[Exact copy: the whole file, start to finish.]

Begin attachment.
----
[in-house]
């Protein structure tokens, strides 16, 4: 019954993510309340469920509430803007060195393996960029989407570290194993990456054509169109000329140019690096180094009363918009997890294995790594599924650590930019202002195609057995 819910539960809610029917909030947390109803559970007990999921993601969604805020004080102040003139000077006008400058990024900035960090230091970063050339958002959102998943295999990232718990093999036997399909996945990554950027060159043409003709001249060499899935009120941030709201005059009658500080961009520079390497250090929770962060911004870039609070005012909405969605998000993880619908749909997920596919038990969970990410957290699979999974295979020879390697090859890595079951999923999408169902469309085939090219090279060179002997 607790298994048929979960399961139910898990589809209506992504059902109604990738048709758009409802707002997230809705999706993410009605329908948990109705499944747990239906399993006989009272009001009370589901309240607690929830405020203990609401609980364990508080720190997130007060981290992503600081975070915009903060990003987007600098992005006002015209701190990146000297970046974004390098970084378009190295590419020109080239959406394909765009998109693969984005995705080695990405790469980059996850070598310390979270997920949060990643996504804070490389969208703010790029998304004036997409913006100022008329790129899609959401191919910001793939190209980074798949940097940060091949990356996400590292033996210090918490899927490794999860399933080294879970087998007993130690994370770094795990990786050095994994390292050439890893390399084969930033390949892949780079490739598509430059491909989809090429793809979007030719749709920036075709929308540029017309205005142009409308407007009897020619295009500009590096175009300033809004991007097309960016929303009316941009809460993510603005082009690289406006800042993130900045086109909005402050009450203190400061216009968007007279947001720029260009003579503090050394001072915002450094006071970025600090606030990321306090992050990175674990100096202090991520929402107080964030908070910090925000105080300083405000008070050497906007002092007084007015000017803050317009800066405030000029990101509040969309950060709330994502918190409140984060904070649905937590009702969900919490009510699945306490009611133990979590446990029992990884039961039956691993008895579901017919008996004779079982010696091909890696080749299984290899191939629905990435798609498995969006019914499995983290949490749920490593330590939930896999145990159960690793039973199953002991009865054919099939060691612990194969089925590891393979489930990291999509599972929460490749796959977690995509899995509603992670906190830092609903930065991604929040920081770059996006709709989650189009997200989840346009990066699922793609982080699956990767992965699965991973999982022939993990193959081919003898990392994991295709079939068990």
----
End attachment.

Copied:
[in-house]
């Protein structure tokens, strides 16, 4: 019954993510309340469920509430803007060195393996960029989407570290194993990456054509169109000329140019690096180094009363918009997890294995790594599924650590930019202002195609057995 819910539960809610029917909030947390109803559970007990999921993601969604805020004080102040003139000077006008400058990024900035960090230091970063050339958002959102998943295999990232718990093999036997399909996945990554950027060159043409003709001249060499899935009120941030709201005059009658500080961009520079390497250090929770962060911004870039609070005012909405969605998000993880619908749909997920596919038990969970990410957290699979999974295979020879390697090859890595079951999923999408169902469309085939090219090279060179002997 607790298994048929979960399961139910898990589809209506992504059902109604990738048709758009409802707002997230809705999706993410009605329908948990109705499944747990239906399993006989009272009001009370589901309240607690929830405020203990609401609980364990508080720190997130007060981290992503600081975070915009903060990003987007600098992005006002015209701190990146000297970046974004390098970084378009190295590419020109080239959406394909765009998109693969984005995705080695990405790469980059996850070598310390979270997920949060990643996504804070490389969208703010790029998304004036997409913006100022008329790129899609959401191919910001793939190209980074798949940097940060091949990356996400590292033996210090918490899927490794999860399933080294879970087998007993130690994370770094795990990786050095994994390292050439890893390399084969930033390949892949780079490739598509430059491909989809090429793809979007030719749709920036075709929308540029017309205005142009409308407007009897020619295009500009590096175009300033809004991007097309960016929303009316941009809460993510603005082009690289406006800042993130900045086109909005402050009450203190400061216009968007007279947001720029260009003579503090050394001072915002450094006071970025600090606030990321306090992050990175674990100096202090991520929402107080964030908070910090925000105080300083405000008070050497906007002092007084007015000017803050317009800066405030000029990101509040969309950060709330994502918190409140984060904070649905937590009702969900919490009510699945306490009611133990979590446990029992990884039961039956691993008895579901017919008996004779079982010696091909890696080749299984290899191939629905990435798609498995969006019914499995983290949490749920490593330590939930896999145990159960690793039973199953002991009865054919099939060691612990194969089925590891393979489930990291999509599972929460490749796959977690995509899995509603992670906190830092609903930065991604929040920081770059996006709709989650189009997200989840346009990066699922793609982080699956990767992965699965991973999982022939993990193959081919003898990392994991295709079939068990």